Another significant comment in the latest GC memorandum pertains to Abruzzo’s position on what sorts of concerted activity by college athletes would qualify for protection under the NLRA.  In GC 21-08, Abruzzo states that student-athletes protesting racism at their colleges or withholding services in response to social justice issues, like the George Floyd murder, have NLRA protection:

Activism concerning such racial justice issues, including supporting the Black Lives Matter movement, directly concerns terms and conditions of employment, and is protected concerted activity.

To buttress her recent memorandum and avoid obstacles that may be presented by the Northwestern decision, GC Abruzzo cites such decisions as Boston Medical, 330 NLRB 152 (1999), and Columbia University, 364 NLRB No. 90 (2016) to bolster her promotion of an expansive interpretation of “employee” under the NLRA. Abruzzo argues that, since 2017 “. . . there have been significant developments in the law, NCAA regulations, and the societal landscape, that demonstrate that traditional notions that all [student athletes] are amateurs have changed.” She submits that such changes further support her conclusion that certain college athletes are employees under the NLRA.4

Another key development that Abruzzo cites is the Supreme Court’s decision in NCAA v. Alston, 141 S.Ct. 2141 (2021). There, albeit addressing non-labor issues, the Court unanimously held that the NCAA’s prohibition on compensation for student athletes violates federal antitrust laws. Abruzzo states, “the Supreme Court. . . recognized that college sports is a profit-making enterprise,” and cites Justice Brett M. Kavanaugh’s concurrence in which he “questioned ‘whether the NCAA and its member colleges can continue to justify not paying student athletes a fair share’ of the billions of dollars in revenue that they generate.’”5 GC Abruzzo references such commentary about the NCAA and its member colleges (as high-earning businesses) as an equity-based justification for her broad view of “employee” status under the NLRA. As for the NCAA, Abruzzo says she believes the NCAA and its athletic conferences exert and possess a significant level of control over the student-athletes as they perform services for the NCAA/member colleges. In light of this, GC Abruzzo says that, in appropriate cases, she is inclined to “consider pursuing a joint employer theory of liability.”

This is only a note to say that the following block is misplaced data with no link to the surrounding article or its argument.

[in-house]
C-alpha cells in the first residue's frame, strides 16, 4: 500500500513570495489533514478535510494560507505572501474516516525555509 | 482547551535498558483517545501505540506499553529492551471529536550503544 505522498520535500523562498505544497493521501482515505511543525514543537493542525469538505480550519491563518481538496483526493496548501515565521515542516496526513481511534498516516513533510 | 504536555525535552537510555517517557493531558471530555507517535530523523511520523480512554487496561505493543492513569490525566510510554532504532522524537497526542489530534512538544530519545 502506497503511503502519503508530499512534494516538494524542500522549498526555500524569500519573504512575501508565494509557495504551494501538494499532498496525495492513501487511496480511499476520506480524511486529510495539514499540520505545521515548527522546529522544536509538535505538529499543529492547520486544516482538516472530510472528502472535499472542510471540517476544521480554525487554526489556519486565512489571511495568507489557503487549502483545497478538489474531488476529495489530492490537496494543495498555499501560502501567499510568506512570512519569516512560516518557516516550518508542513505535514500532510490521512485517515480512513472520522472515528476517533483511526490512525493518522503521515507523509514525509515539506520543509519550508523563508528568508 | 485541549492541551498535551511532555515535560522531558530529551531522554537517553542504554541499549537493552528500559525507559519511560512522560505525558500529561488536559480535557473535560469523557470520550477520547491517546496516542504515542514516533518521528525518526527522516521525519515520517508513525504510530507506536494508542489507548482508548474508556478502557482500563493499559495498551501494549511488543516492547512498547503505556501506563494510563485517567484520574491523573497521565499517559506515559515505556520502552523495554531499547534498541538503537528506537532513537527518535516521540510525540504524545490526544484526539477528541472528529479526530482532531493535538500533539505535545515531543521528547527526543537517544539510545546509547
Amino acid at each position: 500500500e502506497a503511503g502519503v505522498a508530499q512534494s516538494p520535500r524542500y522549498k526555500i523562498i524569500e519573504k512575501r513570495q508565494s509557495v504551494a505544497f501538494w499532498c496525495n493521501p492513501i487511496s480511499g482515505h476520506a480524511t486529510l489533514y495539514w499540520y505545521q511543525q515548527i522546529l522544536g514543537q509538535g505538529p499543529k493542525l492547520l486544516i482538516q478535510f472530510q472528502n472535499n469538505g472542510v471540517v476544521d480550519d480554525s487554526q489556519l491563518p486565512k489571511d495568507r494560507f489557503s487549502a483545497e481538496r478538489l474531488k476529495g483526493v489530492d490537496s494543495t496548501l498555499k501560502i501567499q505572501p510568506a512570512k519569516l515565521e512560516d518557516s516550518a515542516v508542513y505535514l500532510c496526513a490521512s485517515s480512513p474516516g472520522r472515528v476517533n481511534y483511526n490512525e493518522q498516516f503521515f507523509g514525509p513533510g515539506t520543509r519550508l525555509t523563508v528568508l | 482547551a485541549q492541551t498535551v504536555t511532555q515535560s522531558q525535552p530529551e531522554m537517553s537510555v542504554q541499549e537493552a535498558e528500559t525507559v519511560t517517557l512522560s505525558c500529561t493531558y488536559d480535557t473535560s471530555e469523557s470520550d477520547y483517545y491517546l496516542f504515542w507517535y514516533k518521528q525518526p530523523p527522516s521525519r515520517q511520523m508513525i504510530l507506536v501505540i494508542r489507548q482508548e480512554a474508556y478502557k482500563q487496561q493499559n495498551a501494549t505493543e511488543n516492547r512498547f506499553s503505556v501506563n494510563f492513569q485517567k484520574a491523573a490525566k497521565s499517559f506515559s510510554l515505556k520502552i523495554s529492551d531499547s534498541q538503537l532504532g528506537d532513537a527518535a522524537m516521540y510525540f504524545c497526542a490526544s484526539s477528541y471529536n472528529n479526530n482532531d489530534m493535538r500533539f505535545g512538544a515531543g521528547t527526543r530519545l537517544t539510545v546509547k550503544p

Colleges and universities must also be concerned about broader implications of GC Abruzzo’s expansive assessment of “employee” status.  In fact, GC Abruzzo does not appear to comment on whether student-athletes, as she now views them as 2(3) “employees,” should—in her view—also have a corresponding right to organize for representational purposes. Moreover, turning away from the NLRB world, it is also quite possible that the U.S. Department of Labor could follow the NLRB’s lead and determine that college athletes must be considered employees for purposes of minimum wage, overtime and other wage/hour laws. Institutions of higher education should keep abreast of any related developments in litigation, DOL field guidance and re-examined agency standards.

While GC Abruzzo’s recent memorandum serves as a powerful “eye-opener” for impacted colleges and universities, even non-academic entities must absorb the importance of this memorandum and the GC’s broader messaging.  Put simply, companies must be cognizant of the GC’s continued expansive interpretations of the NLRA, her pro-labor agenda and aggressive guidance to the regions. Employers would be well advised to consult with counsel to work through questions that may arise and to plan for dealing with them proactively.

See Footnotes

2 Northwestern Univ., 362 NLRB 1350 (2015).

3 See Brown Univ., 342 NLRB 483, 490 n.27 (2004) (employee is “a person who performs services for another under a contract of hire, subject to other’s control or right of control, and in return for payment.”).

4 Id. at 5.

5 Id. (citing Alston, 141 S.Ct. at 2152, 2158).

Information contained in this publication is intended for informational purposes only and does not constitute legal advice or opinion, nor is it a substitute for the professional judgment of an attorney.